For the second straight year, the Nationals have reportedly offered a long-term deal to one of their soon-to-be-free-agent superstars.
The Nats, according to the Washington Post, have offered third baseman Anthony Rendon a seven-year deal worth between $210 million and $215 million.
Last year around this time, the Nationals floated a 10-year, $300 million offer to Bryce Harper. Like the Rendon offer, it was one that sounded good but was almost designed to fail ahead of free agency. The Harper proposal included deferred money all the way through 2052. According to the Post, the Rendon offer was more similar to Max Scherzer's seven-year, $210 million deal, which has deferred money that will be paid off within seven years of its expiration date.
Still, there's no reason for Rendon to forego free agency at this point.
"If you're giving me the opportunity and saying I'm this close from going to go car shopping from multiple lots, instead of staying in one lot, I mean, what would you do?" Rendon said in a radio interview on 106.7 The Fan in D.C. in July.
Rendon, like Harper, is a Scott Boras client. So, too, is the top pitcher in this winter's free-agent market, Gerrit Cole. Our Phillies insider, Jim Salisbury, mentioned on Monday's "At the Yard" podcast that there is an appetite on Boras' part to funnel one of those players to the Phillies, an organization with substantial resources and Boras' most high-profile client: Harper.
While $210-215 million over seven years is an insane amount of money, it's probably not the most Rendon will find. In February, Nolan Arenado signed an eight-year, $260 million extension with the Rockies. Arenado is 10 months younger than Rendon and is a more high-profile player, but Rendon might be the better player. His production has been similar to Arenado's over the last three seasons without Rendon playing half his games at Coors Field.
Over those three seasons (2017-19), Rendon has hit .310/.397/.556 with averages of 43 doubles, 28 homers, 106 RBI and 95 runs scored.
Over that same span, Arenado has hit .307/.375/.577 with averages of 37 doubles, 39 homers, 119 RBI and 102 runs scored.
Why would Rendon accept $50 million less?
Rendon is also coming off an MVP-caliber season, even if he figures to lose out to Cody Bellinger in the race. No player in the majors was more consistent than Rendon from Game 1 through Game 162. He maintained a batting average over .300 and an OPS of at least .996 from April 1 through the end of the season.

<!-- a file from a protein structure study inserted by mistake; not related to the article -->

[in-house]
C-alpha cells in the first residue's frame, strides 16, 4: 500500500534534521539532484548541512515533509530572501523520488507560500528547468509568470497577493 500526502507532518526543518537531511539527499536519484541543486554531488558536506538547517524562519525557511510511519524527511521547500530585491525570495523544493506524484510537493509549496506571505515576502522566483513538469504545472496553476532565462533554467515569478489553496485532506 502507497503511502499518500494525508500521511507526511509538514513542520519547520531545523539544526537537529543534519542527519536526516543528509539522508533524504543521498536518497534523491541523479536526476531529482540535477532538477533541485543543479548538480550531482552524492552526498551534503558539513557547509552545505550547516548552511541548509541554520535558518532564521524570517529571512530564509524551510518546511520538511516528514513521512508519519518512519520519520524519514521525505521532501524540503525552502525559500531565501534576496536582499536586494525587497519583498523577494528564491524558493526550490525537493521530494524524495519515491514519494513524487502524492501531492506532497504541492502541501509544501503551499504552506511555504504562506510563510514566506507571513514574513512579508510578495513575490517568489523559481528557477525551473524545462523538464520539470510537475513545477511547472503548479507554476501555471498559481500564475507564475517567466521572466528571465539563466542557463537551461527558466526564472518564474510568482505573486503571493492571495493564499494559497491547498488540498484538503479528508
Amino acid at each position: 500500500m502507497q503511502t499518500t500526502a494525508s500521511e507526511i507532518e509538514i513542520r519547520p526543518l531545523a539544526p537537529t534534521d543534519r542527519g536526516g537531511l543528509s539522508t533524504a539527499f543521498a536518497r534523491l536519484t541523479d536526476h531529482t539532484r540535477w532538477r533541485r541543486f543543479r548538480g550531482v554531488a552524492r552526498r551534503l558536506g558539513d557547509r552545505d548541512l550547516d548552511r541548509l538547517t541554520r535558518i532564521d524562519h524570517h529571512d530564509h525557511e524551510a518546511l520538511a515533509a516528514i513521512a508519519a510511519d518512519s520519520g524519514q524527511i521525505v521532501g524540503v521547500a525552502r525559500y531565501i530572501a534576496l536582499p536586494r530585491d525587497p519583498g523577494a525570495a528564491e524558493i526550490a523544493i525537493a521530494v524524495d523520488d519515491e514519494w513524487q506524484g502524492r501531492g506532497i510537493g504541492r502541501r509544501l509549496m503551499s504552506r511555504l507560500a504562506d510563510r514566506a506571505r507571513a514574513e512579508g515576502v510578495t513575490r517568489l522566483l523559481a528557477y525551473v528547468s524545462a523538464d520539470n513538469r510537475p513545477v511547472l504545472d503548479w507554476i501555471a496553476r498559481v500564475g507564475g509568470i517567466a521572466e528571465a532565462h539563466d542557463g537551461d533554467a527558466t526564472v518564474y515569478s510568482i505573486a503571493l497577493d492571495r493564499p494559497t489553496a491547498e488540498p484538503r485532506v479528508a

Rendon led the NL with 44 doubles and led the majors with 126 RBI despite missing 16 games. He set a career-high with 34 home runs, and he did this all while barely striking out. Rendon had 80 walks and whiffed just 86 times in 646 plate appearances.
This first offer from the Nationals won't necessarily be the last. Washington badly wants to keep Rendon. He is not only their best position player but also one of their enormous draft-and-develop success stories. Rendon was the Nats' first-round pick, sixth overall in 2011 out of Rice University. He was a very productive major-leaguer in his first full season back in 2014 but has just gotten better and better and better.
The Phillies could make a run at Rendon. They know they need to improve drastically to make up ground on the Braves and Nationals. What better way than by signing the top position player on the market while also stealing a huge bat from one of your rivals' lineups?
That contract, though, may come close to Harper's, either in total value, annual average value or both.
And consider this: If the Phillies sign Rendon to a contract paying $30 million annually, while also extending J.T. Realmuto this offseason to a deal that averages $20 million per year, then their payroll would be only about $10 million below the luxury tax threshold before they add a single pitcher. And pitching is quite obviously the biggest need.
As outlined here, a Rendon pursuit would be complicated for the Phillies. Their top prospect, Alec Bohm, plays third base. Bohm may need to move to first base eventually, which is Rhys Hoskins' position.
It will be another interesting offseason for the Phillies. It always is when you're one of the teams with the most money and biggest desire to improve.
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